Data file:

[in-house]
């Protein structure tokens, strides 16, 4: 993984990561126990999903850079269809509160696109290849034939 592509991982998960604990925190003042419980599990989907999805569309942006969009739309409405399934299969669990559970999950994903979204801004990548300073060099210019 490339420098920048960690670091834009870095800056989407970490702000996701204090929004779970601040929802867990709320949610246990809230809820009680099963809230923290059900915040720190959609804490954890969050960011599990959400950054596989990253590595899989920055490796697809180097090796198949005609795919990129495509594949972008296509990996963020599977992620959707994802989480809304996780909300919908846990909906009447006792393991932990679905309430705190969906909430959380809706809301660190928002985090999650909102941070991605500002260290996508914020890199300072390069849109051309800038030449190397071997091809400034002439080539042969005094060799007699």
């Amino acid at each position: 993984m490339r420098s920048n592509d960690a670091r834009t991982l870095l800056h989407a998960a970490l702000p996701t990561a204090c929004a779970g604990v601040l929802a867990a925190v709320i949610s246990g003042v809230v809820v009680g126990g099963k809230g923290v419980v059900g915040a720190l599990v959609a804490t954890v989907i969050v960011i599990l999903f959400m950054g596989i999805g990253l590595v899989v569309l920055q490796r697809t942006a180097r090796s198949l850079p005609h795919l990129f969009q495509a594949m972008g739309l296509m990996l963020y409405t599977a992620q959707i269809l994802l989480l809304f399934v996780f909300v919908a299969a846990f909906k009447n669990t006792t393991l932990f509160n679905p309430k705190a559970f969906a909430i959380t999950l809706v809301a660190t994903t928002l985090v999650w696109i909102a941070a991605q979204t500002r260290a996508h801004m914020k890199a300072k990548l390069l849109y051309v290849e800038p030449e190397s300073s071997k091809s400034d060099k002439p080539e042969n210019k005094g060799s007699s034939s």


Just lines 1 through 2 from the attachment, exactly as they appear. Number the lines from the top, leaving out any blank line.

[in-house]
């Protein structure tokens, strides 16, 4: 993984990561126990999903850079269809509160696109290849034939 592509991982998960604990925190003042419980599990989907999805569309942006969009739309409405399934299969669990559970999950994903979204801004990548300073060099210019 490339420098920048960690670091834009870095800056989407970490702000996701204090929004779970601040929802867990709320949610246990809230809820009680099963809230923290059900915040720190959609804490954890969050960011599990959400950054596989990253590595899989920055490796697809180097090796198949005609795919990129495509594949972008296509990996963020599977992620959707994802989480809304996780909300919908846990909906009447006792393991932990679905309430705190969906909430959380809706809301660190928002985090999650909102941070991605500002260290996508914020890199300072390069849109051309800038030449190397071997091809400034002439080539042969005094060799007699």